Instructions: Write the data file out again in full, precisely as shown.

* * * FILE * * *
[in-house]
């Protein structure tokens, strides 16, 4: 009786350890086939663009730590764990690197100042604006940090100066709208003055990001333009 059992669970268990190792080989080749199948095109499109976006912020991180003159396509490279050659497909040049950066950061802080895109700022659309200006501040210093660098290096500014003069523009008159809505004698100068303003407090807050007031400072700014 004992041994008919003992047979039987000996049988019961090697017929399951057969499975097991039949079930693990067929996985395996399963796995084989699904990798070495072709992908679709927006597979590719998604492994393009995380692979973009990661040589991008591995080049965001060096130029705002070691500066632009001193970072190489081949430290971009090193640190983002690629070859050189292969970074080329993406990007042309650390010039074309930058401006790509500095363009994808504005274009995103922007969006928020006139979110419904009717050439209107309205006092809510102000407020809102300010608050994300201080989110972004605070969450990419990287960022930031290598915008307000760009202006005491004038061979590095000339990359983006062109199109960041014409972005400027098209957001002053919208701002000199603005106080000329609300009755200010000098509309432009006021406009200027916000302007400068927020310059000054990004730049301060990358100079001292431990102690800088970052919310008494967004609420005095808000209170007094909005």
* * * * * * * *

[in-house]
């Protein structure tokens, strides 16, 4: 009786350890086939663009730590764990690197100042604006940090100066709208003055990001333009 059992669970268990190792080989080749199948095109499109976006912020991180003159396509490279050659497909040049950066950061802080895109700022659309200006501040210093660098290096500014003069523009008159809505004698100068303003407090807050007031400072700014 004992041994008919003992047979039987000996049988019961090697017929399951057969499975097991039949079930693990067929996985395996399963796995084989699904990798070495072709992908679709927006597979590719998604492994393009995380692979973009990661040589991008591995080049965001060096130029705002070691500066632009001193970072190489081949430290971009090193640190983002690629070859050189292969970074080329993406990007042309650390010039074309930058401006790509500095363009994808504005274009995103922007969006928020006139979110419904009717050439209107309205006092809510102000407020809102300010608050994300201080989110972004605070969450990419990287960022930031290598915008307000760009202006005491004038061979590095000339990359983006062109199109960041014409972005400027098209957001002053919208701002000199603005106080000329609300009755200010000098509309432009006021406009200027916000302007400068927020310059000054990004730049301060990358100079001292431990102690800088970052919310008494967004609420005095808000209170007094909005």